Angel was always her favorite to torment. He swore at her when she broke all his windows one by one by two by six.
“We’re SORRY, Lilah,” he said, as though she wanted an apology. “We’re SORRY you’re dead. We’re SORRY the world is no longer afflicted with your pres–”
He never liked it when she made the walls bleed. Or actually appeared, rotting and swollen flesh so ripe and bursting with decay.
“I don’t know if you saw–I left you a copy of the Times in print, the way you like it,” the caretaker is saying, walking with Lilah through Lilah’s hotel, paying attention to the things Lilah wants her to fix. The caretaker’s an excellent minion. Gavin Park himself couldn’t have done better. “That man, the last one who owned the hotel before he turned it over to Mr. Gottlieb, Mr. Pryce? He died yesterday. It’s a pity, isn’t it? He was ninety-four, the obituary said.”
The walls start to rattle ominously and the caretaker jumps. “I’m sorry,” she says. “I thought you’d like to know.”
Ninety-ninety-ninety-four. My one true love, alive-alive-o!
She is unaccountably sentimental at the news. My bonny lies over the ocean (Wesley is dead), my bonny lies over the sea (Wesley is dead), my bonny lies over the ocean (Wesley is dead), oh bring back my bonny…
The caretaker ducks as the wind goes howling through the hotel like the voice of a screaming woman. The caretaker is used to strange happenings, the way everyone is these days. Ever since the Crisis, which is just over sixty years ago now, the world has taken better note of paranormal things, like the memory of the woman imprisoned in this hotel that she takes care of.
Poor thing, doesn’t realize that she’s just an echo.
Lilah is going to destroy the gardens. It seems fitting. Each bush will wither and rot on the vine, turn it all to black.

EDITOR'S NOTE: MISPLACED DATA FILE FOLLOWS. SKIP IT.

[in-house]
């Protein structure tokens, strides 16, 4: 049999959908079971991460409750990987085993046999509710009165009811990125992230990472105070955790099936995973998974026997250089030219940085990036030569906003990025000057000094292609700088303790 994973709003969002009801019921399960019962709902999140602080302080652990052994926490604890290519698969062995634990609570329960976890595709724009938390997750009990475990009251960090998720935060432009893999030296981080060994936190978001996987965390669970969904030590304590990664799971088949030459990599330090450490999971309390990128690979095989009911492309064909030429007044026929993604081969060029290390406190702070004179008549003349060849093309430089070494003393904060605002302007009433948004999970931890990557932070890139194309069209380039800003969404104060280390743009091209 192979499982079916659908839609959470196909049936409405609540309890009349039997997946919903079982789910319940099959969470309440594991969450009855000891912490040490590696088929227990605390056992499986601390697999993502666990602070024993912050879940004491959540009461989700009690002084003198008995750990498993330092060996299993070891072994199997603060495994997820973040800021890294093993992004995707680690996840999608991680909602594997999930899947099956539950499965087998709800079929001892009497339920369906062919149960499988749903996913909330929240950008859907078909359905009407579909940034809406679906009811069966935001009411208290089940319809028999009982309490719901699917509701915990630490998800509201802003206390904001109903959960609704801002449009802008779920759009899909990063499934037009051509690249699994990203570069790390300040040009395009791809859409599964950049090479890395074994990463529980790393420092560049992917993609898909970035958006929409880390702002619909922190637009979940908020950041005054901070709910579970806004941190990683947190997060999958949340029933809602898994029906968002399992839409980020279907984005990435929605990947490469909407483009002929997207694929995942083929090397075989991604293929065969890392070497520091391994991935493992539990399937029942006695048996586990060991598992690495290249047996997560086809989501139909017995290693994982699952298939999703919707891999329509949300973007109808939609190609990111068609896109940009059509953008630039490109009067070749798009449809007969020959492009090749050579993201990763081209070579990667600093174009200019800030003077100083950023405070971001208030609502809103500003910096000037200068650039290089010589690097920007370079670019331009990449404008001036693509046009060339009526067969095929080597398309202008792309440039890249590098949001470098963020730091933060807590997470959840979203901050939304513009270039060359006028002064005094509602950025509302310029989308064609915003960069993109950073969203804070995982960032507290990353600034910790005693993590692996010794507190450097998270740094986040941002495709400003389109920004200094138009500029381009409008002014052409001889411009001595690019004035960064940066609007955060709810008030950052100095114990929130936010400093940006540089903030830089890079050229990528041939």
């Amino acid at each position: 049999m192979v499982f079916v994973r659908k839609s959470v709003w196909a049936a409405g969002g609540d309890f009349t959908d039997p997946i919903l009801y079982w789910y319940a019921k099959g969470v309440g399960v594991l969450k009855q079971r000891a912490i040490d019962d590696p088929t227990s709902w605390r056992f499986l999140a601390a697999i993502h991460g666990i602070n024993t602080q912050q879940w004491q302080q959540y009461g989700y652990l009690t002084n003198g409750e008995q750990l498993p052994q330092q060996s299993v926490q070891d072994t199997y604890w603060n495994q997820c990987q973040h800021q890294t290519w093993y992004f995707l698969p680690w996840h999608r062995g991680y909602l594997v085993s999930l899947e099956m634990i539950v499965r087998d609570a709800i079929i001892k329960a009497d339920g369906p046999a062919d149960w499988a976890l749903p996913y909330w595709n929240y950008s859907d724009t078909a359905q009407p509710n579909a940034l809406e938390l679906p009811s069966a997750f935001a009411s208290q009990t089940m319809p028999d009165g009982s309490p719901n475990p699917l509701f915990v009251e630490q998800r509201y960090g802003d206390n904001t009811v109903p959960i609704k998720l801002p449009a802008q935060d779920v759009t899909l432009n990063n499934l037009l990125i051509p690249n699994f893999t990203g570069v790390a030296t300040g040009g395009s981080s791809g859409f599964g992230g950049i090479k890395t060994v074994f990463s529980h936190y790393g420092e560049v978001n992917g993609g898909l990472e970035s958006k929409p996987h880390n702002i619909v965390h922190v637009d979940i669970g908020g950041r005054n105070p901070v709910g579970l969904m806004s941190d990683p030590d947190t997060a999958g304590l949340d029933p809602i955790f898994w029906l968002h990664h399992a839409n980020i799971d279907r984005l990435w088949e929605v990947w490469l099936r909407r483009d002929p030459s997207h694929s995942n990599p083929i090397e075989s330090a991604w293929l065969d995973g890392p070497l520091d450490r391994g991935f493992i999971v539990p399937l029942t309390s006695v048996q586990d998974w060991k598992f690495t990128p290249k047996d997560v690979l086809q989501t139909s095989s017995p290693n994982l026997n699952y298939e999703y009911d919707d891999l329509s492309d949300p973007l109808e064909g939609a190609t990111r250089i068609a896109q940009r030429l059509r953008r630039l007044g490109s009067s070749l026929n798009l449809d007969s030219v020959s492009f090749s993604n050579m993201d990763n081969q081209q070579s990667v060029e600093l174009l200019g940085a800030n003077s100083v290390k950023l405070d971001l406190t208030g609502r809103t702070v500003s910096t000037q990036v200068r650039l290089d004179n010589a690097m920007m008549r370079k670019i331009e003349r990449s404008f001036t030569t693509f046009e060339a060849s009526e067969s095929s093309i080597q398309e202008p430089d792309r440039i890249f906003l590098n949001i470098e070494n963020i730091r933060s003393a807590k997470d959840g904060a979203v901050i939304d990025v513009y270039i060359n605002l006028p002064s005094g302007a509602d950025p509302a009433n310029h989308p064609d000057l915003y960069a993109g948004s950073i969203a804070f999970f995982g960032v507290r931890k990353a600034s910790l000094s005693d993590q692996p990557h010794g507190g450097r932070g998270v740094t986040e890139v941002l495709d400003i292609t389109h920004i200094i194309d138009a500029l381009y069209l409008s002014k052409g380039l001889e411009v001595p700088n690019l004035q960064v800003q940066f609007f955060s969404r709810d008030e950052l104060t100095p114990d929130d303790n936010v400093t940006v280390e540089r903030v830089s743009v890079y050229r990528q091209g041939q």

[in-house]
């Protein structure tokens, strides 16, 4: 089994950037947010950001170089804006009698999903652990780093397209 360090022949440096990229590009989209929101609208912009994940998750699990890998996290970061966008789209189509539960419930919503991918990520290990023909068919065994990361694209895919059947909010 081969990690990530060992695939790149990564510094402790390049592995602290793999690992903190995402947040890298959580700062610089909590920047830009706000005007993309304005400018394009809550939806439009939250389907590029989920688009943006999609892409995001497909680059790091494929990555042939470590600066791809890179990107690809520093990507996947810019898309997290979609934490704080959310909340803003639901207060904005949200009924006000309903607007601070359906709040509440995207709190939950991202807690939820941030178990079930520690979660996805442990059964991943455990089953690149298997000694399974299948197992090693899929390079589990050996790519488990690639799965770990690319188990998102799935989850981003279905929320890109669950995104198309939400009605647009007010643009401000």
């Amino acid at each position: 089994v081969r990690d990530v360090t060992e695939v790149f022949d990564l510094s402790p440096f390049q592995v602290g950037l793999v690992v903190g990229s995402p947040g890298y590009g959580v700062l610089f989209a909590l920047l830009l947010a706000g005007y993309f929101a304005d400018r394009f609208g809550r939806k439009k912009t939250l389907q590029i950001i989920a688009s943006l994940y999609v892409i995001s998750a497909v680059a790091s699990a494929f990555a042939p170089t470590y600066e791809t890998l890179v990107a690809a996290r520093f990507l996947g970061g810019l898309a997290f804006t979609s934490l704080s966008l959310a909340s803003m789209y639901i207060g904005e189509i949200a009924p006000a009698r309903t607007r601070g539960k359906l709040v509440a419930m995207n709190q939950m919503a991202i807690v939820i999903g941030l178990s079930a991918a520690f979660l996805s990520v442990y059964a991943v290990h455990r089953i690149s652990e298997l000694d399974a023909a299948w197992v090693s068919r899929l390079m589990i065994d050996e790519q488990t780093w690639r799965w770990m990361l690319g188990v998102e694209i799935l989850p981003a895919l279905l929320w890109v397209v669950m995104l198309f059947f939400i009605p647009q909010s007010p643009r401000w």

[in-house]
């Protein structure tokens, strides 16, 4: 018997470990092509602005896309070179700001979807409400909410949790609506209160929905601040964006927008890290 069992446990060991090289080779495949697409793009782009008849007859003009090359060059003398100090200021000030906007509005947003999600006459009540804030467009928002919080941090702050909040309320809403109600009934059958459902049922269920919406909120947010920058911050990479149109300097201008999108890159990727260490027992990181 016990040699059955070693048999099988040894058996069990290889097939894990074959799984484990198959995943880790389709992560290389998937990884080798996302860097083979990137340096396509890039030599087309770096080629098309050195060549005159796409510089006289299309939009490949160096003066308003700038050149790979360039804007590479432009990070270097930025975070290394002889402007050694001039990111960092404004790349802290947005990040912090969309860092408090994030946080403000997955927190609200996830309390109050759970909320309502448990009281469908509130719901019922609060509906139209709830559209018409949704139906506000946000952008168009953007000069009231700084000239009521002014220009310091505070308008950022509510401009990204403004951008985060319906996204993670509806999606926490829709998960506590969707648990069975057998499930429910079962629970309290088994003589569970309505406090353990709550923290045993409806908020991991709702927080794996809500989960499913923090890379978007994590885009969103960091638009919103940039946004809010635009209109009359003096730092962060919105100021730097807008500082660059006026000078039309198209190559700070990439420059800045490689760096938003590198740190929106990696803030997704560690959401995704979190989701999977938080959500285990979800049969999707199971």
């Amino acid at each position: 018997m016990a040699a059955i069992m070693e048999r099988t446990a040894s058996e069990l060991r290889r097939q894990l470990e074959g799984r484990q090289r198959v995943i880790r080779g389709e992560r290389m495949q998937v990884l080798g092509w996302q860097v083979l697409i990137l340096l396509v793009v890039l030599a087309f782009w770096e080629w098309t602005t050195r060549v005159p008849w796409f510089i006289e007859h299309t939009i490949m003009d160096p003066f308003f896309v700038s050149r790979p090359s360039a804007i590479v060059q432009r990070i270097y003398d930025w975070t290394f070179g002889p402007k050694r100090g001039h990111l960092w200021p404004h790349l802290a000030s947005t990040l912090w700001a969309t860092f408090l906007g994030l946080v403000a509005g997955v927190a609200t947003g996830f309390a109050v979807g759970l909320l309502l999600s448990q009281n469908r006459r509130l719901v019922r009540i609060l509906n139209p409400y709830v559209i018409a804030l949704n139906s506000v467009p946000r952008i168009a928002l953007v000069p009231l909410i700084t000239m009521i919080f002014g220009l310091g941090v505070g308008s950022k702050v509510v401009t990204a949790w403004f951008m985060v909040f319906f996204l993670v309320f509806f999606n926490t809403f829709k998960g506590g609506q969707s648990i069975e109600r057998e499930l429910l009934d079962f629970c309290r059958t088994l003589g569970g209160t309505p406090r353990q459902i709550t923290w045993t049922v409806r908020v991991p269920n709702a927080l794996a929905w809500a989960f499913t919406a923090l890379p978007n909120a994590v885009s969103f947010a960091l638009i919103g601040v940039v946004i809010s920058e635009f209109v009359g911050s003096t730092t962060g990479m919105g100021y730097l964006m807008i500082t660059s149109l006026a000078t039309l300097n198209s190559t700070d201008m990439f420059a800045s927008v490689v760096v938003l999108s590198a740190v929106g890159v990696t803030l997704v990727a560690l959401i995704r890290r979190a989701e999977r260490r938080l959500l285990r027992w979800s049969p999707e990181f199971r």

“You’re not going to get hysterical, are you, lovvie?” the caretaker asks. Lilah hates the caretaker a little more. Her name is Marilyn and she’s not British. No one who isn’t 100% fucking British gets to say lovvie. Ever. And she’s not so sure about the Brits, either.
There are so many rooms and locks and doors in this hotel. She could do so many wicked things. Has done. Angel. Door. Held it closed. Southern exposure in that room.
She is going to destroy the gardens.
“Open the door!” someone was screaming at someone else. It wasn’t her. She was keeping the door closed. “Get an axe!”
The axe flew into the wall. That wicked, wicked axe. It’s still there. Embedded into the plaster. Lilah likes to touch it, to watch it wobble and scare the children.
No one knows why it’s there, of course. They make theories and print them out and give them to her. All of the words are gibberish. She doesn’t bother to correct them.
“Lilah!” someone kept screaming. “Stop it!”
Or was that her? She died. Cordelia had the knife of beast-bone. Evil eyes.
Angelus is chasing her. She can hear him calling after her, Li-lah, oh Liiiii-lah. It gets confusing. Angelus became Angel again and why then, she got her revenge, dust and ashes and everyone screaming at her to stop it stop itSTOPitsTOPit.
Or is that her fantasy? She had so many. Make the carpets bleed and bleed. Make Marilyn the Caretaker (no, girl, Marilyn died twenty years ago. It’s Jolanda now, or was she maybe confusing her with a girl Lilah knew growing up?) trip and fall and die.
I KNOW. Whydoyouthinkilethimoutyou
Her throat is sore. (Wesley is dead) It’s Marilyn. Not Jolanda. (Wesley is dead) And Angelus is gone, he can’t hurt her anymore, she’s been here for years and years and weeks
It’s her hotel. Hers. They come to see her walk.
(Wesley is dead)
She is going to ruin the gardens (minutes) and make a mess for the caretaker to clean up. She is going to ruin the windows.
It’s her hotel.
And is there ever a moment when she did not regret staying behind? Her hotel. Prison. (Wesley is dead) A place to keep her for all eternity, dodging judgment that’s too complicated for the powers that be.
“Do you remember your name?”
She remembers. It’s all she has, her name. Her name is Lilah. It sounds right. She thinks it’s her name. Maybe it was Cordelia? The names all start to sound the same. The voices, the visitors. They blur.
“Look at the head, mommy.”
“It’s so sad.”
“Domestic violence is always the same. The boot on the neck.”
“Hundred and fifty years ago.”
“Sometimes it cries.”
Yes. That’s right. Sometimes. When she wants it to cry, she can make it cry. Maybe she will do it.
This is her hotel.
It’s all she has.